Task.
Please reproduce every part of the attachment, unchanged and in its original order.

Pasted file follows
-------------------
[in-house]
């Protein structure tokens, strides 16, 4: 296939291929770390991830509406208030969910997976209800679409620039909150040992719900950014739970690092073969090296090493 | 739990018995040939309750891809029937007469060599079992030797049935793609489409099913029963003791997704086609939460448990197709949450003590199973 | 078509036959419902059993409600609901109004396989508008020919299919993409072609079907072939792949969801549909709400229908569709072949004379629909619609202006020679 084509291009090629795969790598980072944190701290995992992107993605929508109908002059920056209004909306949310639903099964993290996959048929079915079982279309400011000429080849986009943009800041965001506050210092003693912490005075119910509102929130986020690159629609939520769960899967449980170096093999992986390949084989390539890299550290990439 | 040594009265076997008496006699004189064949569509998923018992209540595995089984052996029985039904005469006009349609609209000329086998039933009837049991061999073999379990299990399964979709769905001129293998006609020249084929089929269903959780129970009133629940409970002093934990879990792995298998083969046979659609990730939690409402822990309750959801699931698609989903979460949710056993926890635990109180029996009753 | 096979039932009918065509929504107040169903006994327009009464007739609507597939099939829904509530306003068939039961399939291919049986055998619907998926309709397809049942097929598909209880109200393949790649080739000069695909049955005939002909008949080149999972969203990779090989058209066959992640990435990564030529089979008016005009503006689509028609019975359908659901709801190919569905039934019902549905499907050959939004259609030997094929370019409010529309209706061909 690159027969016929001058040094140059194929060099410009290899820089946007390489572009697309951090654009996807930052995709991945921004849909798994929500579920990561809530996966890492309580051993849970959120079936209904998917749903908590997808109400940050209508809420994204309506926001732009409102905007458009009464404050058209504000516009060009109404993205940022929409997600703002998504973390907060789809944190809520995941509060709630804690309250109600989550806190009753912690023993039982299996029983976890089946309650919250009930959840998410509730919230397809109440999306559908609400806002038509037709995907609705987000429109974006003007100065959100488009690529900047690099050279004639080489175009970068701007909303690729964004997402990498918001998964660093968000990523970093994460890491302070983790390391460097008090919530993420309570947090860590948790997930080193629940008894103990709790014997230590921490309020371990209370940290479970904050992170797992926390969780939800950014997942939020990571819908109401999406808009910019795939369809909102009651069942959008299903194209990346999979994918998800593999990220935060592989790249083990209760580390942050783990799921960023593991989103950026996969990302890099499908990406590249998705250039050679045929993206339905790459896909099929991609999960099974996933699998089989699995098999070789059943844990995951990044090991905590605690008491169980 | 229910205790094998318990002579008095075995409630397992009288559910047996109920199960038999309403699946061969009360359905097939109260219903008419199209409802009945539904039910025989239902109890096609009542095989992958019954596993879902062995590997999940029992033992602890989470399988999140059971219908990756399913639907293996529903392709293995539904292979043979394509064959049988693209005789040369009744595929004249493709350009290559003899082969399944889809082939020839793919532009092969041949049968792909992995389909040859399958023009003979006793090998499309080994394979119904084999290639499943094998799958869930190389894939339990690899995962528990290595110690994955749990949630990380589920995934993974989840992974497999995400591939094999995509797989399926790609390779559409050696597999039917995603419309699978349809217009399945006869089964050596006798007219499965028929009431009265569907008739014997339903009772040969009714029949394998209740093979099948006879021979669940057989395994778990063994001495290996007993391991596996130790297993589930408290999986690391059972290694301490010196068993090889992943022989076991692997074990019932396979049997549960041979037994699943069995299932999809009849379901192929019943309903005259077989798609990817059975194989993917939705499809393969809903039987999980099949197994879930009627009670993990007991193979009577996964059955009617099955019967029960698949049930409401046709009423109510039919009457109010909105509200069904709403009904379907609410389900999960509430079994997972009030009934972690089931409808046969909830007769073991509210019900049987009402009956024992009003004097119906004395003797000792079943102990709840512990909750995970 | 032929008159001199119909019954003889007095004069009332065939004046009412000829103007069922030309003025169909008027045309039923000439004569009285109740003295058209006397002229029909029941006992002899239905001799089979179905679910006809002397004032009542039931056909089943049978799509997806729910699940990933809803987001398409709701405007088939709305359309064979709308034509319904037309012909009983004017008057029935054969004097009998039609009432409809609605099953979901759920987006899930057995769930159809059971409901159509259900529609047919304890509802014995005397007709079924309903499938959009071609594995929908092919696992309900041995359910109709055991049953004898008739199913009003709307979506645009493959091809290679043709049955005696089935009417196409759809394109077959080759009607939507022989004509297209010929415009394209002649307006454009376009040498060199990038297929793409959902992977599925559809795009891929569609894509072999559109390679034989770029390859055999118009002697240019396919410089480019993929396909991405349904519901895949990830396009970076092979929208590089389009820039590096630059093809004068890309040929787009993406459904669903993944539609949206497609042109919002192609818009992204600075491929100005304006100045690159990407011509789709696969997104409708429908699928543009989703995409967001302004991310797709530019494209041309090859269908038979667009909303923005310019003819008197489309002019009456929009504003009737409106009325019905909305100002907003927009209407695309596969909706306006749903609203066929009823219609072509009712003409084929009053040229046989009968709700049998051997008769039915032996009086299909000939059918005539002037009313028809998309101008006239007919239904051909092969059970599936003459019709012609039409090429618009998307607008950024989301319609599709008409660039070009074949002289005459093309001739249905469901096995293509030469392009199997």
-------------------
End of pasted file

[in-house]
């Protein structure tokens, strides 16, 4: 296939291929770390991830509406208030969910997976209800679409620039909150040992719900950014739970690092073969090296090493 | 739990018995040939309750891809029937007469060599079992030797049935793609489409099913029963003791997704086609939460448990197709949450003590199973 | 078509036959419902059993409600609901109004396989508008020919299919993409072609079907072939792949969801549909709400229908569709072949004379629909619609202006020679 084509291009090629795969790598980072944190701290995992992107993605929508109908002059920056209004909306949310639903099964993290996959048929079915079982279309400011000429080849986009943009800041965001506050210092003693912490005075119910509102929130986020690159629609939520769960899967449980170096093999992986390949084989390539890299550290990439 | 040594009265076997008496006699004189064949569509998923018992209540595995089984052996029985039904005469006009349609609209000329086998039933009837049991061999073999379990299990399964979709769905001129293998006609020249084929089929269903959780129970009133629940409970002093934990879990792995298998083969046979659609990730939690409402822990309750959801699931698609989903979460949710056993926890635990109180029996009753 | 096979039932009918065509929504107040169903006994327009009464007739609507597939099939829904509530306003068939039961399939291919049986055998619907998926309709397809049942097929598909209880109200393949790649080739000069695909049955005939002909008949080149999972969203990779090989058209066959992640990435990564030529089979008016005009503006689509028609019975359908659901709801190919569905039934019902549905499907050959939004259609030997094929370019409010529309209706061909 690159027969016929001058040094140059194929060099410009290899820089946007390489572009697309951090654009996807930052995709991945921004849909798994929500579920990561809530996966890492309580051993849970959120079936209904998917749903908590997808109400940050209508809420994204309506926001732009409102905007458009009464404050058209504000516009060009109404993205940022929409997600703002998504973390907060789809944190809520995941509060709630804690309250109600989550806190009753912690023993039982299996029983976890089946309650919250009930959840998410509730919230397809109440999306559908609400806002038509037709995907609705987000429109974006003007100065959100488009690529900047690099050279004639080489175009970068701007909303690729964004997402990498918001998964660093968000990523970093994460890491302070983790390391460097008090919530993420309570947090860590948790997930080193629940008894103990709790014997230590921490309020371990209370940290479970904050992170797992926390969780939800950014997942939020990571819908109401999406808009910019795939369809909102009651069942959008299903194209990346999979994918998800593999990220935060592989790249083990209760580390942050783990799921960023593991989103950026996969990302890099499908990406590249998705250039050679045929993206339905790459896909099929991609999960099974996933699998089989699995098999070789059943844990995951990044090991905590605690008491169980 | 229910205790094998318990002579008095075995409630397992009288559910047996109920199960038999309403699946061969009360359905097939109260219903008419199209409802009945539904039910025989239902109890096609009542095989992958019954596993879902062995590997999940029992033992602890989470399988999140059971219908990756399913639907293996529903392709293995539904292979043979394509064959049988693209005789040369009744595929004249493709350009290559003899082969399944889809082939020839793919532009092969041949049968792909992995389909040859399958023009003979006793090998499309080994394979119904084999290639499943094998799958869930190389894939339990690899995962528990290595110690994955749990949630990380589920995934993974989840992974497999995400591939094999995509797989399926790609390779559409050696597999039917995603419309699978349809217009399945006869089964050596006798007219499965028929009431009265569907008739014997339903009772040969009714029949394998209740093979099948006879021979669940057989395994778990063994001495290996007993391991596996130790297993589930408290999986690391059972290694301490010196068993090889992943022989076991692997074990019932396979049997549960041979037994699943069995299932999809009849379901192929019943309903005259077989798609990817059975194989993917939705499809393969809903039987999980099949197994879930009627009670993990007991193979009577996964059955009617099955019967029960698949049930409401046709009423109510039919009457109010909105509200069904709403009904379907609410389900999960509430079994997972009030009934972690089931409808046969909830007769073991509210019900049987009402009956024992009003004097119906004395003797000792079943102990709840512990909750995970 | 032929008159001199119909019954003889007095004069009332065939004046009412000829103007069922030309003025169909008027045309039923000439004569009285109740003295058209006397002229029909029941006992002899239905001799089979179905679910006809002397004032009542039931056909089943049978799509997806729910699940990933809803987001398409709701405007088939709305359309064979709308034509319904037309012909009983004017008057029935054969004097009998039609009432409809609605099953979901759920987006899930057995769930159809059971409901159509259900529609047919304890509802014995005397007709079924309903499938959009071609594995929908092919696992309900041995359910109709055991049953004898008739199913009003709307979506645009493959091809290679043709049955005696089935009417196409759809394109077959080759009607939507022989004509297209010929415009394209002649307006454009376009040498060199990038297929793409959902992977599925559809795009891929569609894509072999559109390679034989770029390859055999118009002697240019396919410089480019993929396909991405349904519901895949990830396009970076092979929208590089389009820039590096630059093809004068890309040929787009993406459904669903993944539609949206497609042109919002192609818009992204600075491929100005304006100045690159990407011509789709696969997104409708429908699928543009989703995409967001302004991310797709530019494209041309090859269908038979667009909303923005310019003819008197489309002019009456929009504003009737409106009325019905909305100002907003927009209407695309596969909706306006749903609203066929009823219609072509009712003409084929009053040229046989009968709700049998051997008769039915032996009086299909000939059918005539002037009313028809998309101008006239007919239904051909092969059970599936003459019709012609039409090429618009998307607008950024989301319609599709008409660039070009074949002289005459093309001739249905469901096995293509030469392009199997």